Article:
Pierre McGuire has become a prominent voice in hockey through years of blunt analysis from the broadcast booth.
Now he's interested in running a team himself. The Minnesota Wild are evaluating their general manager opening, and McGuire is one of the finalists.
He has played professionally in Europe, coached at the college level, and served in the NHL as a scout, assistant coach, assistant general manager and head coach.
But McGuire's candidacy essentially comes from the non-traditional category. He hasn't been part of a team for 12 years, instead breaking down the game for TSN in Canada and more recently for U.S. viewers on NBC.
That independent perspective, however, is the essence of his aspiration.
"When you've done media as long as I have, you have a chance to be exposed to a lot of different markets and ideologies as far as how to build a program," McGuire said Wednesday in a phone interview with The Associated Press.
"You've also seen the failures and what's gone wrong. It's a chance to evaluate with an unbiased eye what the positives and what the detriments are to building a team.
"That's what lured me."
Wild owner Craig Leipold fired his president and general manager Doug Risebrough last month.
Other names circulating around the league as possibilities for the job are Pittsburgh assistant general manager Chuck Fletcher and Anaheim assistant general manager David McNab.
Acting general manager Tom Lynn, who was Risebrough's top assistant, is also in the mix.
Bill Robertson, the Wild's vice president of communications and broadcasting, said the team won't comment on the search or speak specifically about any candidates.
McGuire couldn't directly address the process, either.
While driving to Pittsburgh in advance of Thursday's Game 2 of the Eastern Conference finals, though, he was clearly excited about the chance to return to the front office.
"I've had other opportunities to go back ... and this is really the first time that I've seen something that has piqued my interest," he said.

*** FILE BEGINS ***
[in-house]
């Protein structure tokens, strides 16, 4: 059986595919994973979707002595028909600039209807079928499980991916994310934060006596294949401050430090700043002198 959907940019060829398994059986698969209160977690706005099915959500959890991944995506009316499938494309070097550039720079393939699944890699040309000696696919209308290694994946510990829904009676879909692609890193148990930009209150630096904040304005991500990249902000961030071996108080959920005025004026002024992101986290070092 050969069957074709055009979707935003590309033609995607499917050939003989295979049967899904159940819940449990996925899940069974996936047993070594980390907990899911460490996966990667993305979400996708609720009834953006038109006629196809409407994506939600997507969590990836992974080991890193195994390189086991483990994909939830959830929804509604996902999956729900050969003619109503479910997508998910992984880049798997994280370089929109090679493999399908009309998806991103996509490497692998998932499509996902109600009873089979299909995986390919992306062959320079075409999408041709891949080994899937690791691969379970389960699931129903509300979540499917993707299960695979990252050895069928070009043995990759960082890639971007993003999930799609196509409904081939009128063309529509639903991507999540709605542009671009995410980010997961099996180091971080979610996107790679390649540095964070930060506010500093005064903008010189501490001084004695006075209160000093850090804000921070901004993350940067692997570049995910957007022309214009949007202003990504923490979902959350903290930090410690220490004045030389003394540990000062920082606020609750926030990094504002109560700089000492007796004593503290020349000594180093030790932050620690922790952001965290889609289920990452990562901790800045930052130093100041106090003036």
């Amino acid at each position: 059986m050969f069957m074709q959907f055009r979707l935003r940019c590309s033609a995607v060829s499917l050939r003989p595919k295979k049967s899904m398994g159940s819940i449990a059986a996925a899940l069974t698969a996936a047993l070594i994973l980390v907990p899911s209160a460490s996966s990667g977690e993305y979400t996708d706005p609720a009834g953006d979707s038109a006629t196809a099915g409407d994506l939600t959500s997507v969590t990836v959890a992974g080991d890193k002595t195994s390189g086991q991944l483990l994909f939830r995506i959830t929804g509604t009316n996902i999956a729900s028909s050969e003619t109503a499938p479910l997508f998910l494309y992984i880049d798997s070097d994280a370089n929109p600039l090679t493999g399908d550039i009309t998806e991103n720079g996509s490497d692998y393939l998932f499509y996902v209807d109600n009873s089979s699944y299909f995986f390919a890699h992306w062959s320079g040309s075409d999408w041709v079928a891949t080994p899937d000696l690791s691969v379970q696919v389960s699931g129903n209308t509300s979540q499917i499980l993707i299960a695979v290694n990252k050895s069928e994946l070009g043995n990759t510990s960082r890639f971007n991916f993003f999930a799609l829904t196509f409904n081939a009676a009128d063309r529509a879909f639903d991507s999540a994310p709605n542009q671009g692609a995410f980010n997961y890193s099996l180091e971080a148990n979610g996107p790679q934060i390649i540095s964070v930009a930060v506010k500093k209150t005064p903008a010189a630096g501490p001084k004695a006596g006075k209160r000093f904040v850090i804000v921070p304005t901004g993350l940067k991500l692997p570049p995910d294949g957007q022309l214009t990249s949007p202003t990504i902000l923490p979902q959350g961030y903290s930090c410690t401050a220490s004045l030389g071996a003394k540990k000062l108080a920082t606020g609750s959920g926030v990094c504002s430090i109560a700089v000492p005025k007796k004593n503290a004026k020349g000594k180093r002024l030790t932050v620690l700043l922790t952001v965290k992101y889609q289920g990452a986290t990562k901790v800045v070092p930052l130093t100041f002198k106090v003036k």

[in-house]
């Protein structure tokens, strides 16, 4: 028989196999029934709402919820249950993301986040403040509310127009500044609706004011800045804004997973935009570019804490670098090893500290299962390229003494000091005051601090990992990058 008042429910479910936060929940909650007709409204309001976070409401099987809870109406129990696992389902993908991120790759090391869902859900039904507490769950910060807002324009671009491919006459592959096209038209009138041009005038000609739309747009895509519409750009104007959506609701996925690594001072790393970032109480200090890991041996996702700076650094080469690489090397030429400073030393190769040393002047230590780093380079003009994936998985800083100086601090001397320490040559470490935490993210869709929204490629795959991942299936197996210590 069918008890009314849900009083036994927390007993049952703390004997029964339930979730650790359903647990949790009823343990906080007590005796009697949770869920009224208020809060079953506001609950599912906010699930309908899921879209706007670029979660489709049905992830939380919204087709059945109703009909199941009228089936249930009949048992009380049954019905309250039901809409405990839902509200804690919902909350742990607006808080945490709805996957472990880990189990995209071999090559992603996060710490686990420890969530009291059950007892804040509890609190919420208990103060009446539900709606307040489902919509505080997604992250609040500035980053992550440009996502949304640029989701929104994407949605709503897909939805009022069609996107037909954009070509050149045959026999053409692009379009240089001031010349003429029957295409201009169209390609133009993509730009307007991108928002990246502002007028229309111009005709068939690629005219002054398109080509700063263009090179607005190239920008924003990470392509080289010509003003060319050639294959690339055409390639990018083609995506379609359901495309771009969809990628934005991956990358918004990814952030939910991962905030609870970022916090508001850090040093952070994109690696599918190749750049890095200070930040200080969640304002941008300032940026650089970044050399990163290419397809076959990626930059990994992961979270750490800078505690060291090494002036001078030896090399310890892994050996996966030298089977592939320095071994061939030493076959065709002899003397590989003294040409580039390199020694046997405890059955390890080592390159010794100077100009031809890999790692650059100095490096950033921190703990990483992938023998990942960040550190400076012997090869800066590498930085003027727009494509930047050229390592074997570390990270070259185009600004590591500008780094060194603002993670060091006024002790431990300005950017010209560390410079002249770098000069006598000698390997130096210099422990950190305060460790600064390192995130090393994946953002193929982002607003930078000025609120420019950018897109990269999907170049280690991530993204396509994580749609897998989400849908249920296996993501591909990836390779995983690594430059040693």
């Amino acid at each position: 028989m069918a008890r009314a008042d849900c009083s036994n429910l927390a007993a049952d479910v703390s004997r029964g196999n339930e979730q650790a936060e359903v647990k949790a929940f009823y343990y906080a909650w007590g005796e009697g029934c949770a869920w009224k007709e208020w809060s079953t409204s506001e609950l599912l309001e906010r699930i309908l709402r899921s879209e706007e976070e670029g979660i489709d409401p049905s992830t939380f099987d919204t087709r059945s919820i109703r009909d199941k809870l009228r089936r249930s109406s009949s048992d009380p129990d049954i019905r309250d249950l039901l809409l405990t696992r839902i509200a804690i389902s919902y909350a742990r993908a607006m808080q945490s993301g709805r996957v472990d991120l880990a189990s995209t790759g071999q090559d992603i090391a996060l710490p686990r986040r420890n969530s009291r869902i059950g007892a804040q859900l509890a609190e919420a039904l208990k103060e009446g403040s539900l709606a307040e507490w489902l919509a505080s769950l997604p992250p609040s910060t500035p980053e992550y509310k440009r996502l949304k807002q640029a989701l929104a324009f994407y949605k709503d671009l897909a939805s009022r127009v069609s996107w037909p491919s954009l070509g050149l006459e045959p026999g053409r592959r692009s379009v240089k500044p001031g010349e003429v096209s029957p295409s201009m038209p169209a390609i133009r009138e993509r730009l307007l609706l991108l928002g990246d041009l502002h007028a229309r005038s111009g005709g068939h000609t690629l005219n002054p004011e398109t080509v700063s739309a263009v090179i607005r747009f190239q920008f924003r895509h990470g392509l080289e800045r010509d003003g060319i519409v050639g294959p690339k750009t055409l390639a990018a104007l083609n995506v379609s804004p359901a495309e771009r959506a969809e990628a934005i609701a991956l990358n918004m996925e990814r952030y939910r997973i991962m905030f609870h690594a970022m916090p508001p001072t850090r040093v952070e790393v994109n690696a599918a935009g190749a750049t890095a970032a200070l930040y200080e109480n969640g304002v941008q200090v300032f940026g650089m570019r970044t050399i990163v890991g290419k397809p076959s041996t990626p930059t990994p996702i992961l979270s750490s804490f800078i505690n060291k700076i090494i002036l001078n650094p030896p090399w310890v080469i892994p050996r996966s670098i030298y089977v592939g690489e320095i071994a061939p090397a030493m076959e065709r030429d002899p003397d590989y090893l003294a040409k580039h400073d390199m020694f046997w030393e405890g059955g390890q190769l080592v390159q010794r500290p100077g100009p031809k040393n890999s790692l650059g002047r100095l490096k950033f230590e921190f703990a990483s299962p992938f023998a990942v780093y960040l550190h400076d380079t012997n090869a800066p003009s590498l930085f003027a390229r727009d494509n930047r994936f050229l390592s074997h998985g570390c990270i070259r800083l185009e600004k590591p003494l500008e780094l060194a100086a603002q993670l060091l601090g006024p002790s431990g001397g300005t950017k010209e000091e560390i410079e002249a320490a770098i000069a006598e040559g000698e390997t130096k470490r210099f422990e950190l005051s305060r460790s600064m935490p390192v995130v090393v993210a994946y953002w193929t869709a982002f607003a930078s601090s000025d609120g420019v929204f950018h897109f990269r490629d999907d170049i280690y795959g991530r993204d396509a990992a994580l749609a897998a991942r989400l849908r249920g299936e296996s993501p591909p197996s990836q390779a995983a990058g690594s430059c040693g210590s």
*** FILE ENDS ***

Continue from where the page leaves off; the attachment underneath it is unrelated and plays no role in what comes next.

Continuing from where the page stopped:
The 47-year-old McGuire, who got his start in broadcasting on the radio for the Montreal Canadiens, has examples to follow in John Davidson and Dale Tallon.
Davidson, the former St. Louis Blues and New York Rangers goalie who became a high-profile and well-regarded television analyst, was hired by the Blues to be team president in 2006.
Tallon, Chicago's general manager, called games on television and radio between stints in the Blackhawks' front office.
Barry Melrose's failure in Tampa Bay last fall is still fresh, however. Melrose was out of coaching for 13 years at ESPN before being lured back to the bench. He was fired by the Lightning 16 games into the season.
The biggest risk for Leipold is that it has been so long since McGuire was paid to manage - as opposed to offering insight and opinions without a particular team's success or failure on the line.
But McGuire pointed to his experience working with Scotty Bowman and Bob Johnson with Pittsburgh in the early 1990s, when he scouted opponents and spent time on the bench as an assistant while the Penguins won a pair of Stanley Cups.
"Even if you're half awake, you're going to learn something, and if you're really awake you're going to learn a lot," he said, promising that he was "really awake" during those times.